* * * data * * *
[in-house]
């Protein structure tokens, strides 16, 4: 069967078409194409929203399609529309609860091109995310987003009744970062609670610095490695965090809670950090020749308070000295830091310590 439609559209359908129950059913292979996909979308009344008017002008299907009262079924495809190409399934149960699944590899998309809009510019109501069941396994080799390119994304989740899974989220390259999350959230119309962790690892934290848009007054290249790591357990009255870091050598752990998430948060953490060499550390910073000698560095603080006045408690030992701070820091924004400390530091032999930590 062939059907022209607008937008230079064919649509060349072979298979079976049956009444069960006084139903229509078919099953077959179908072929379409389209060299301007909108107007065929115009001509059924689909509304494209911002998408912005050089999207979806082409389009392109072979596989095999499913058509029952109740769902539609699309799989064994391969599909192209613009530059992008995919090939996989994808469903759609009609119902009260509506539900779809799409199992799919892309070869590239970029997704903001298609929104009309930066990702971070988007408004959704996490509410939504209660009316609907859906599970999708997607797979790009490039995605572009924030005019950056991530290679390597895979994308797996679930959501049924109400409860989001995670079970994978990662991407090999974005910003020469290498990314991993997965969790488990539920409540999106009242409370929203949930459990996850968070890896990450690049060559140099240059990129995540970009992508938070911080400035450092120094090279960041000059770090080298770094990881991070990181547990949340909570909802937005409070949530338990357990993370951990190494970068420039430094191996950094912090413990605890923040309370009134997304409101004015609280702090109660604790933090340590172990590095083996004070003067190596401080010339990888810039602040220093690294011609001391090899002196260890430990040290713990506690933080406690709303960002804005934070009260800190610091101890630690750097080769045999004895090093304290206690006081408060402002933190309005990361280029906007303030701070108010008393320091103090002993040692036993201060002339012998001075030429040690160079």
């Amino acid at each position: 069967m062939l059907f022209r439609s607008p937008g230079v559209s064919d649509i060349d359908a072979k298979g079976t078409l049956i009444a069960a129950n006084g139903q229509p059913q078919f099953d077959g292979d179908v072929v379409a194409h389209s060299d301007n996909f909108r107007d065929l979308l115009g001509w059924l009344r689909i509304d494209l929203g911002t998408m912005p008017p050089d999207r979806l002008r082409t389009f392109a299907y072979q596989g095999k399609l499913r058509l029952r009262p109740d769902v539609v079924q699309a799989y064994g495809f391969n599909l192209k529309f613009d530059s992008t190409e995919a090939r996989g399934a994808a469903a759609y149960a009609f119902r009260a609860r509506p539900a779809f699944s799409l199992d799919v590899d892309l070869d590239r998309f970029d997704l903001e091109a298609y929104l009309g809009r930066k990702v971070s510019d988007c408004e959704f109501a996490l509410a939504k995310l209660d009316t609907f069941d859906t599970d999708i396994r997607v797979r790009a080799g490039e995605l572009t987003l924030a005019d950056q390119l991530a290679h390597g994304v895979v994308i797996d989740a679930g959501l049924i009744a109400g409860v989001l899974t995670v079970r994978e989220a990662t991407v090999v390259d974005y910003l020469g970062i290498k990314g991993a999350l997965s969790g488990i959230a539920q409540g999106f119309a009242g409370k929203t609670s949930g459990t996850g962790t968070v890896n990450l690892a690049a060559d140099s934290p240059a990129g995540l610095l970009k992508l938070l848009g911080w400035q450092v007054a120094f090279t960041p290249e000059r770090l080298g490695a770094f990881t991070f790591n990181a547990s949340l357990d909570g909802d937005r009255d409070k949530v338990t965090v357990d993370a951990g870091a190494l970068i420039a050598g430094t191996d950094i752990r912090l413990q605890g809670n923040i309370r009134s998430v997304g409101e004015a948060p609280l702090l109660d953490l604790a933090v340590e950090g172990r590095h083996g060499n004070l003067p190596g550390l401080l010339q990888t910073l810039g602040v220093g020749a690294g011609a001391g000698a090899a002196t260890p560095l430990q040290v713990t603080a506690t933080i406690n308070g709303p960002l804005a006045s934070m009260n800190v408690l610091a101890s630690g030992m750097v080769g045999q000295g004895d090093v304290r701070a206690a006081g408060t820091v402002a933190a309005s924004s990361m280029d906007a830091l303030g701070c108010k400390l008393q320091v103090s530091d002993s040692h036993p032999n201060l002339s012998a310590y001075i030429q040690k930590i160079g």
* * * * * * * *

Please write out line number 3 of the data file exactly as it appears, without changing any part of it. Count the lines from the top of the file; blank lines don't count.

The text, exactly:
């Amino acid at each position: 069967m062939l059907f022209r439609s607008p937008g230079v559209s064919d649509i060349d359908a072979k298979g079976t078409l049956i009444a069960a129950n006084g139903q229509p059913q078919f099953d077959g292979d179908v072929v379409a194409h389209s060299d301007n996909f909108r107007d065929l979308l115009g001509w059924l009344r689909i509304d494209l929203g911002t998408m912005p008017p050089d999207r979806l002008r082409t389009f392109a299907y072979q596989g095999k399609l499913r058509l029952r009262p109740d769902v539609v079924q699309a799989y064994g495809f391969n599909l192209k529309f613009d530059s992008t190409e995919a090939r996989g399934a994808a469903a759609y149960a009609f119902r009260a609860r509506p539900a779809f699944s799409l199992d799919v590899d892309l070869d590239r998309f970029d997704l903001e091109a298609y929104l009309g809009r930066k990702v971070s510019d988007c408004e959704f109501a996490l509410a939504k995310l209660d009316t609907f069941d859906t599970d999708i396994r997607v797979r790009a080799g490039e995605l572009t987003l924030a005019d950056q390119l991530a290679h390597g994304v895979v994308i797996d989740a679930g959501l049924i009744a109400g409860v989001l899974t995670v079970r994978e989220a990662t991407v090999v390259d974005y910003l020469g970062i290498k990314g991993a999350l997965s969790g488990i959230a539920q409540g999106f119309a009242g409370k929203t609670s949930g459990t996850g962790t968070v890896n990450l690892a690049a060559d140099s934290p240059a990129g995540l610095l970009k992508l938070l848009g911080w400035q450092v007054a120094f090279t960041p290249e000059r770090l080298g490695a770094f990881t991070f790591n990181a547990s949340l357990d909570g909802d937005r009255d409070k949530v338990t965090v357990d993370a951990g870091a190494l970068i420039a050598g430094t191996d950094i752990r912090l413990q605890g809670n923040i309370r009134s998430v997304g409101e004015a948060p609280l702090l109660d953490l604790a933090v340590e950090g172990r590095h083996g060499n004070l003067p190596g550390l401080l010339q990888t910073l810039g602040v220093g020749a690294g011609a001391g000698a090899a002196t260890p560095l430990q040290v713990t603080a506690t933080i406690n308070g709303p960002l804005a006045s934070m009260n800190v408690l610091a101890s630690g030992m750097v080769g045999q000295g004895d090093v304290r701070a206690a006081g408060t820091v402002a933190a309005s924004s990361m280029d906007a830091l303030g701070c108010k400390l008393q320091v103090s530091d002993s040692h036993p032999n201060l002339s012998a310590y001075i030429q040690k930590i160079g």